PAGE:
As it is November, I focus upon celebrating abundance. And in that regard, my strange relationship with this uncommon boy springs right to the foreground.
Awhile back, I thought I’d given up on love. I couldn’t remember loving the living enough to even know what it is anymore. But somewhere along the way, having kept a tiny flame of faith in what it really is, rather than just what people say about it, I came to find it again with a boy who has been my best friend for years.
I’ve written before about this guy. And I’m pretty sure there’s more than one painting of him somewhere on this site. There are certainly plenty of them in my studio and on his walls. I met Daniel right after I moved to New York, when both of us were going through some “interesting” times, and we’ve been constant sidekicks, through thick and thin, since then. He’s been there for me, no matter what, every time I’ve needed him to be. Every time I’ve needed someone to talk to, someone to laugh with, someone to snuggle with, someone to wander with, someone to nerd out with, someone to play with, someone to provide needed perspective, someone to have grand adventures with, even someone to talk me off a ledge somewhere.
For someone who never studied Buddhism, he’s one of the best Buddhists I know. An excellent teacher, “an excellent finder,” and an excellent friend. Continue reading
Yesterday, yet another race horse died on the track at Saratoga. Sayonara Rose was only two years old, and she ran her heart out. Whipped and beaten, she was run to death, and died on her way back to be unsaddled. “Took a bad step, had to be euthanized,” according to the industry.
Often, when a horse dies running, 2 bit gamblers sitting in the bar swear at the horse for not “winning,” while it lies dying on the track.
That’s horse racing. End it.
Incidentally, in the afternoon that she died, a friend’s cousin sent me a series of snarky, dumb assed messages to tell me that I should not be speaking ill of the people who caused this horse, and the fourteen others who died in the past few weeks at Saratoga, because, as she stamped her foot and insisted, she LIVES in Saratoga, and some of those people are her FRIENDS.
So, in the event she reads this post: Your friends are assholes. Tell them to stop killing horses. And don’t you EVER send me another piece of propaganda falsely claiming those jerks “love” their horses. No they don’t. If that were true, they would not be running them to death for their amusement and profit. And when the horses can no loner run, they would not be sent off to die in slaughter houses… like they are.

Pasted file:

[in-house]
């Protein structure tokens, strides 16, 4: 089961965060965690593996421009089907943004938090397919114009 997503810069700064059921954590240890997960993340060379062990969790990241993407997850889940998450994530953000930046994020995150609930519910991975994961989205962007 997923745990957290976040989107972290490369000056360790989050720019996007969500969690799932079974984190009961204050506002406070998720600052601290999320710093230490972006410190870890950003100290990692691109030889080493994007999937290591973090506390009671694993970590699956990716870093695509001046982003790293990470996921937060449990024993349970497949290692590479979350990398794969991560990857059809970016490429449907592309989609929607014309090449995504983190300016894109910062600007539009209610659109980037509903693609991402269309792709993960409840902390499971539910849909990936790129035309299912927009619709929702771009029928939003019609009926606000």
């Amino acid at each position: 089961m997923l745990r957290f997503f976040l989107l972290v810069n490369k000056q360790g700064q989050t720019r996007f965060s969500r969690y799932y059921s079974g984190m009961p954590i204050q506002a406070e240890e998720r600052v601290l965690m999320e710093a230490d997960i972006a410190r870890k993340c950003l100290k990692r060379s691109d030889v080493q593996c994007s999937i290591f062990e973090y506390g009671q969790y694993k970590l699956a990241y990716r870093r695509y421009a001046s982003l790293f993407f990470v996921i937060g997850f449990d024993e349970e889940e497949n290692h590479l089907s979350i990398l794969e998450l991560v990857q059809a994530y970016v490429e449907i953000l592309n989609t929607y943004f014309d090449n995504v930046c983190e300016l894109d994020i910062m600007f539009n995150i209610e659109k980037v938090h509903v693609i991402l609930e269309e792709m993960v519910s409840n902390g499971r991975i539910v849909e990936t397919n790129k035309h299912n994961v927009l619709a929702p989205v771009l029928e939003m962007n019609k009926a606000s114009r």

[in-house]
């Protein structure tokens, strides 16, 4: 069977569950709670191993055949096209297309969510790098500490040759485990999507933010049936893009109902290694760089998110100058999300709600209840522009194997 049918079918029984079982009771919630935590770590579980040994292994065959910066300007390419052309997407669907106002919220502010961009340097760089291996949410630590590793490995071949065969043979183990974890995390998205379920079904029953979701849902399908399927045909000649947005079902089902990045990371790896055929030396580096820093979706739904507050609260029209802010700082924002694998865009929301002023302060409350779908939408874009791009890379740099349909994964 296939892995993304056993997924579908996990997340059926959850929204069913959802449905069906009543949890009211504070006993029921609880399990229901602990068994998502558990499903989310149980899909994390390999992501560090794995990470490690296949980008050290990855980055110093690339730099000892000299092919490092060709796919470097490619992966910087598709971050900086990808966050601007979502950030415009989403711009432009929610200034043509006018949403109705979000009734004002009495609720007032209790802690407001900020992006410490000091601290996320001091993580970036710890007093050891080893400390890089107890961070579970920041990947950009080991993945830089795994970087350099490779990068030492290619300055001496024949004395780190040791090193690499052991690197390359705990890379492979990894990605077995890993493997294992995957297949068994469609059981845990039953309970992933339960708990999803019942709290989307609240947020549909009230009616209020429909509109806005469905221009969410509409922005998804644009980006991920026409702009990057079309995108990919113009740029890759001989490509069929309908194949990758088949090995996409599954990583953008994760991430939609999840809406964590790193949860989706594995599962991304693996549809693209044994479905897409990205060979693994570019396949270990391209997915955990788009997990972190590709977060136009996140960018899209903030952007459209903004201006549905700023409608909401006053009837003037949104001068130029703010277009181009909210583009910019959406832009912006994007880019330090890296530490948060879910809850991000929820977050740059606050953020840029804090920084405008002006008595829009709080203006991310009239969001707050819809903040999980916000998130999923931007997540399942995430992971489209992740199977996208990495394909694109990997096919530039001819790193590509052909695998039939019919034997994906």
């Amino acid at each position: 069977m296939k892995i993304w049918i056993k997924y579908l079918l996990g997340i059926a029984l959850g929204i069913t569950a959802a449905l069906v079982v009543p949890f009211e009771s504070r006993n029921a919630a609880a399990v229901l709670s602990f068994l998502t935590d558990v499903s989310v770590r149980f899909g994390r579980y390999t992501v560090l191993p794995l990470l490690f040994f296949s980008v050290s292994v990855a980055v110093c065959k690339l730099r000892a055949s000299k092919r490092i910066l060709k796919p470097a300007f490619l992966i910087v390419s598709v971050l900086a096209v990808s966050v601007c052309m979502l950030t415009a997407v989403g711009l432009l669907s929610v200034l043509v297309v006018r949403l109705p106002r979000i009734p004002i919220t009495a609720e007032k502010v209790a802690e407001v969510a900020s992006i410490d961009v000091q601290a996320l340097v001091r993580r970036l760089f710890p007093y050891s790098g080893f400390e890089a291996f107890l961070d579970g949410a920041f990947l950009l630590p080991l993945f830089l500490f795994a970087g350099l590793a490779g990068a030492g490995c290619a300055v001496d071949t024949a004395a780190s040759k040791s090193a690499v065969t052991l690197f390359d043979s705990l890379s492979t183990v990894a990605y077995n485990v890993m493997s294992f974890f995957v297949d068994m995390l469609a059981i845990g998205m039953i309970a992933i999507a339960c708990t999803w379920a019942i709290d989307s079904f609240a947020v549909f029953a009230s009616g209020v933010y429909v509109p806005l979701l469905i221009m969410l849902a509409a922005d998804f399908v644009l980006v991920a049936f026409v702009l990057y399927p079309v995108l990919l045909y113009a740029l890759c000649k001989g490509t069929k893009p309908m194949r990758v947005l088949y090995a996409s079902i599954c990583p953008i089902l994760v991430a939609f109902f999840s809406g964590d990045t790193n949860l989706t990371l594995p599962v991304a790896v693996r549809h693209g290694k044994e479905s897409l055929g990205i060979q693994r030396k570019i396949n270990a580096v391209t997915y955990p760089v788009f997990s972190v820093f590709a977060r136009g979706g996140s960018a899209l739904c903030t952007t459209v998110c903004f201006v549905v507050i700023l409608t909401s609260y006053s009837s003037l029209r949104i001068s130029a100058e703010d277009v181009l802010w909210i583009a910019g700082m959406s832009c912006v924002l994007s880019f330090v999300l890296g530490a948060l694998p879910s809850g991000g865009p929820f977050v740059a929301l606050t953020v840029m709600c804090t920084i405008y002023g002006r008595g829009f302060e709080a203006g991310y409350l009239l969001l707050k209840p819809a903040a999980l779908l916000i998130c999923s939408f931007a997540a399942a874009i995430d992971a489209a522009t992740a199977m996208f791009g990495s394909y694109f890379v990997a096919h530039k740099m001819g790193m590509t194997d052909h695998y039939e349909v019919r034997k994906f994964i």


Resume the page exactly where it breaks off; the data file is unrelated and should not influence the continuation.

Anyway. This is the latest in the Saratoga Ghost Horse series, commemorating the dead.
The collection will be shown on September 1 at the Romaine Brooks gallery in Albany, New York. Please join me for the show.
As the carnage continues at Saratoga, the collection grows. If you’re in the capital region of New York, I’ll be showing this collection on September 1, First Friday, at the Pride gallery in Albany. Please come and see.
By Cat Jones
I used to live on Lark Street, in Albany, New York. Since I moved away, I learned – through the work of independent journalists – that some of my neighbors belonged to the “Proud Boys,” a racist, homophobic, misogynist, xenophobic hate group. That makes sense to me, given some of my experiences there. To be clear, I met a lot of good people and made a lot of good friends on Lark street. But I also witnessed and/or experienced (sometimes personally, sometimes vicariously) a good deal of oppression there, in the name of making the world comfier again for already- comfy, straight white dudes. And, as I was going through old photographs from a year or two ago just now, it occurred to me how my interaction with just one neighbor, Mark, who lived upstairs from me and who has appeared before in my writing (as “Jim,” for example, in this story), illustrates some of that everyday oppression in microcosm. My interactions with Mark tell a story about both the tight interconnections between forms of oppression, and the relentless, everyday harassment the rest of us experience at the hands of Angry White Dudes (AWDs) every time we assert a right to any cultural space. Continue reading